Similarly, this drawing
does not begin to convey "the truth" about crying. But this painting does. Before your very eyes she is moving, trying to catch her breath, whilst the shapes and colours even convey the distressing sound. It's the Truth.

Anonymous said...

Harry, Anna, Ian, I'm really enjoying this discussion. There are many truths, I think. Or perhaps many facets/aspects of truth. Is it possible that when a viewer connects with one painting and not another, there is something true for them about the first painting but not the second?

ian gordon said...

Doctor pam,

It's true that Truth comes from a person's perspective. Two people will give different accounts of something they see happen. Neither are lying, even though the accounts don't match.

Anna said...

Ian, you illustrate your point very well, that truth in painting has little to do with realism but an ability to convey emotion and presence.

The time thing I mentioned is difficult and probably artistically nitpicking, but it's nibbling me now. If Harry wants to change his painting the day after he first thinks it's finished, that's OK, he's still within the process of seeing. But in six months or a year, or 10 years? Then he will be seeing something different because his style and vision is changed. Have we lost something true if he changes it? When eventually Harry's gone to his maker and we want to see 'the early work' that tells us something about him as a painter - like the Turners you cite - if he's mucked it about it won't be 'true' to the evolutionary process or even present.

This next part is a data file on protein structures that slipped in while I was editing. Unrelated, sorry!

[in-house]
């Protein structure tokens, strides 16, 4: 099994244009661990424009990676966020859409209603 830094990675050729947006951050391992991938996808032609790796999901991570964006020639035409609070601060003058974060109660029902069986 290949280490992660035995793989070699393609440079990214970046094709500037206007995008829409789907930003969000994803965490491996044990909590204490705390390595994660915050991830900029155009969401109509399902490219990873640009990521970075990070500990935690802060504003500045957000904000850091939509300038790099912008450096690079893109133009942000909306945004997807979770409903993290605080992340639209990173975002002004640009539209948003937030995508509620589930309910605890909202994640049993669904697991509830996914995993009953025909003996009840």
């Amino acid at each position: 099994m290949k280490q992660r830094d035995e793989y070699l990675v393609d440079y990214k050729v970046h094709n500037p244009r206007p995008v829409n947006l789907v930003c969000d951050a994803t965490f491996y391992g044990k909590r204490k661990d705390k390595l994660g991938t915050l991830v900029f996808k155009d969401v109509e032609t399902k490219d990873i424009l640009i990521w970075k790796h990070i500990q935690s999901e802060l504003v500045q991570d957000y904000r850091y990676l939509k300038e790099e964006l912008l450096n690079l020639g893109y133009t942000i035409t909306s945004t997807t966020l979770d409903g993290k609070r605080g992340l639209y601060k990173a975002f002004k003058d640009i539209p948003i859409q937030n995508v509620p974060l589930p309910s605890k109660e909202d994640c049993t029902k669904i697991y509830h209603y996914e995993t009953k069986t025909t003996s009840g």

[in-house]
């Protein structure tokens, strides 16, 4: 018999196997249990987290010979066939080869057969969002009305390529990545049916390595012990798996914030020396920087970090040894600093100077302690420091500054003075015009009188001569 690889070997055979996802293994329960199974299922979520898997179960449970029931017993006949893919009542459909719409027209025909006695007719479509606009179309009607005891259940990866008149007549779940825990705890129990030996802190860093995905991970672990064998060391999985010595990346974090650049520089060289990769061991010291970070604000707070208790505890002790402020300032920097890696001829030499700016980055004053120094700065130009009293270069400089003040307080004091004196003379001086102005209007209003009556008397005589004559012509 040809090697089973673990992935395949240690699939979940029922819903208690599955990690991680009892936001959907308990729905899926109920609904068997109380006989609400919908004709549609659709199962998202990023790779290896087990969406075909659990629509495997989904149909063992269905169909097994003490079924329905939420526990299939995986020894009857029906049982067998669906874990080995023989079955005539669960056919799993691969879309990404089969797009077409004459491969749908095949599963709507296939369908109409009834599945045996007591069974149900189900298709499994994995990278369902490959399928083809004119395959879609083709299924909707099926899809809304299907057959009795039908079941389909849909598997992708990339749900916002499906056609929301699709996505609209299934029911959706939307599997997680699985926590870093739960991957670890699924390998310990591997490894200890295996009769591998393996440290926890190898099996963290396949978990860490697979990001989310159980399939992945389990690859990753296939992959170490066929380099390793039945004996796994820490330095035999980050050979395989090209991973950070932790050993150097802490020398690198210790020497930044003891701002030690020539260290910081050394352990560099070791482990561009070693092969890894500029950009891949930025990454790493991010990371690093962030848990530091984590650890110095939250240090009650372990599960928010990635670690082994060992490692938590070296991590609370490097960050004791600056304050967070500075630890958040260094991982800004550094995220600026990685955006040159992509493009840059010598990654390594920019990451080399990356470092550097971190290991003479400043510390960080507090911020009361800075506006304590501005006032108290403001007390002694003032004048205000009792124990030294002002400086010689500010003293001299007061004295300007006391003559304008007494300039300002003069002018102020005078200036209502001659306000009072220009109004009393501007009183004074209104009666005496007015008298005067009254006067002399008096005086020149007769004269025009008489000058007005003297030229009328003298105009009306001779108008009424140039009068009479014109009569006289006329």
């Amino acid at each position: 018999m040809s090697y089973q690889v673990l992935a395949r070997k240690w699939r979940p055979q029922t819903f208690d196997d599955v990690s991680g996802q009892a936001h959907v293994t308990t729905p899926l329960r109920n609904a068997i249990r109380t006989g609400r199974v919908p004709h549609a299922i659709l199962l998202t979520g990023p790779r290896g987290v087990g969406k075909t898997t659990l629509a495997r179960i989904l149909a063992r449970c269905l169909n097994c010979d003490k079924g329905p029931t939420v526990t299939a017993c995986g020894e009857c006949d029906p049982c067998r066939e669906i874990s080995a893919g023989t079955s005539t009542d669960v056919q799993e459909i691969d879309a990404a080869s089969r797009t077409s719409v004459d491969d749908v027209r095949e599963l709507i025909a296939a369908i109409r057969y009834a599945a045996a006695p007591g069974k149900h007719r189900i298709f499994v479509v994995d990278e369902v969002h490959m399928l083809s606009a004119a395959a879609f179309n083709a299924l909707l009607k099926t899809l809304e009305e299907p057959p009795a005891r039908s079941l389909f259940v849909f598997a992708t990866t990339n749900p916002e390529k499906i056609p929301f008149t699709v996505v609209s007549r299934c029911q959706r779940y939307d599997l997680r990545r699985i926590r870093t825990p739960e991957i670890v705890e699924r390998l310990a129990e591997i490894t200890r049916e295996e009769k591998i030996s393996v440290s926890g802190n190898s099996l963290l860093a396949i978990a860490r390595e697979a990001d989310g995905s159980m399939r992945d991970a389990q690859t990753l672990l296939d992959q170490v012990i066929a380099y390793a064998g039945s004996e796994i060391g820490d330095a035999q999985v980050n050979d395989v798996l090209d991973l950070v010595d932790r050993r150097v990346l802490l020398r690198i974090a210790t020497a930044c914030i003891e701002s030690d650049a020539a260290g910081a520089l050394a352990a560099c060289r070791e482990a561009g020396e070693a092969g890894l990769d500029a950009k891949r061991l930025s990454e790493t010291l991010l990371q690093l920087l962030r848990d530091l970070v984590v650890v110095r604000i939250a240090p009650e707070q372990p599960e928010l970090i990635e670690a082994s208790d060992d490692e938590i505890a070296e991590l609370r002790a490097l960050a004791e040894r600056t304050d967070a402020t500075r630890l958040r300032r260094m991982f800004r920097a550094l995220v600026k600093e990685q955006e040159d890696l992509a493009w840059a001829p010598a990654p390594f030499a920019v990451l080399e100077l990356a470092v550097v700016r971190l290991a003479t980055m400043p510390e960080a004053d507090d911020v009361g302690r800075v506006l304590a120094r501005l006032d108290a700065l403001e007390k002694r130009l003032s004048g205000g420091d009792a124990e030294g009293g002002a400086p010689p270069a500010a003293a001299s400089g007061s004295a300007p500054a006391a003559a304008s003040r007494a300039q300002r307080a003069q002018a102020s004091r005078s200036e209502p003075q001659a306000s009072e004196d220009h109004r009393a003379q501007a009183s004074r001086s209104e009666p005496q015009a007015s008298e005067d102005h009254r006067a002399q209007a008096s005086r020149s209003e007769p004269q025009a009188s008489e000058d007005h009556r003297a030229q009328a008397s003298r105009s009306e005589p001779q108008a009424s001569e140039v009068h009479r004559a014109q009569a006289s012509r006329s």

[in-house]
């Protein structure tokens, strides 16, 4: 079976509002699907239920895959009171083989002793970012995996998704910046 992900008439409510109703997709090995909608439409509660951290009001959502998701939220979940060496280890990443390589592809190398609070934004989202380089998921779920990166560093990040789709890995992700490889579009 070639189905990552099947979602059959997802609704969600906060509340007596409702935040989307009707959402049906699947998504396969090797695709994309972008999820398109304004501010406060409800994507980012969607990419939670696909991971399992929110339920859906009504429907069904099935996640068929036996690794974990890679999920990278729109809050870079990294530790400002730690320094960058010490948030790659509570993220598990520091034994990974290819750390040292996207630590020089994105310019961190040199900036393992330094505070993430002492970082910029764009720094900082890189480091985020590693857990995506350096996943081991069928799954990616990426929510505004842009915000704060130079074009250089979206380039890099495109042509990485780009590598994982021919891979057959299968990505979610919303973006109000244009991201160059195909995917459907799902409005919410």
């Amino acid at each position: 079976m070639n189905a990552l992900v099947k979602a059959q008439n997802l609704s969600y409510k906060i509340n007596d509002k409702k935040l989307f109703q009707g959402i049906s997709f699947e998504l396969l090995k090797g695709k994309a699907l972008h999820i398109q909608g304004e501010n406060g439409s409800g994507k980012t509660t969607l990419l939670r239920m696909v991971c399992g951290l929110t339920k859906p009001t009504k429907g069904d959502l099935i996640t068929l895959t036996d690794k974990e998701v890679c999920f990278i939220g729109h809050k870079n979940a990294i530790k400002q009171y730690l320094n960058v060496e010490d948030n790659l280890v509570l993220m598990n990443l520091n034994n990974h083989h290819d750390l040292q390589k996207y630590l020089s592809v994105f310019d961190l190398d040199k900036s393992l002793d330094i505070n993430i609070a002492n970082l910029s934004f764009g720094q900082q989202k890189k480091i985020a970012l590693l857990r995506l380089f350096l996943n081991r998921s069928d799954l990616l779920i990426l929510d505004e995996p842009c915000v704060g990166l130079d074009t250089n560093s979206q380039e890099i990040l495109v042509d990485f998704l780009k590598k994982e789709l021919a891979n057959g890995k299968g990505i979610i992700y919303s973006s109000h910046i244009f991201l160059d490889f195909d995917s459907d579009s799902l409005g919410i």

But there again, most of the greats overpainted - and we will never know at which stage they did so. So this is probably a lot of old tosh.

ian gordon said...

That particular point is a good one.

Although Van Gogh became a genius in Arles, (and in my opinion painted more Truthfully), i would have hated not to have access to the Potato Eaters.

Anonymous said...

Anna, I think this might hinge on the concept of "finished". If an artist considers an image to be finished at whatever date, then there it is, and I agree with you. However, if an artist leaves a piece unfinished, regardless of whether the finishing of it would have been different at different points in time, I think the decision to finish-now, finish-later or abandon-all-hope has to be entirely up to the artist.

Does "the process of seeing" have a sell-by date, or is there something about that process which this non-artist is entirely failing to grasp? I wonder if the sadness associated with the loss of an earlier image might be like noticing that a teenager has lost his baby curls and gained a tattoo or three? They may be really cool tattoos, but those curls were so adorable! Thank goodness for photos, in both cases, I guess....

ian gordon said...

Okay, my last thoughts:

I think you are both talking about the process of when a painting is finished, and I have to agree that changing something after the event is maybe questionable. (Was this actually changed after the event? Or was he still working it out in his mind?)

My point was all about the interpretation of that scene in the first place. This is where I say Monet is actually FAR more truthful than Constable, and Picasso FAR more truthful in terms of perception and observation than any of the Renaissance guys.

Bye all. Good chat!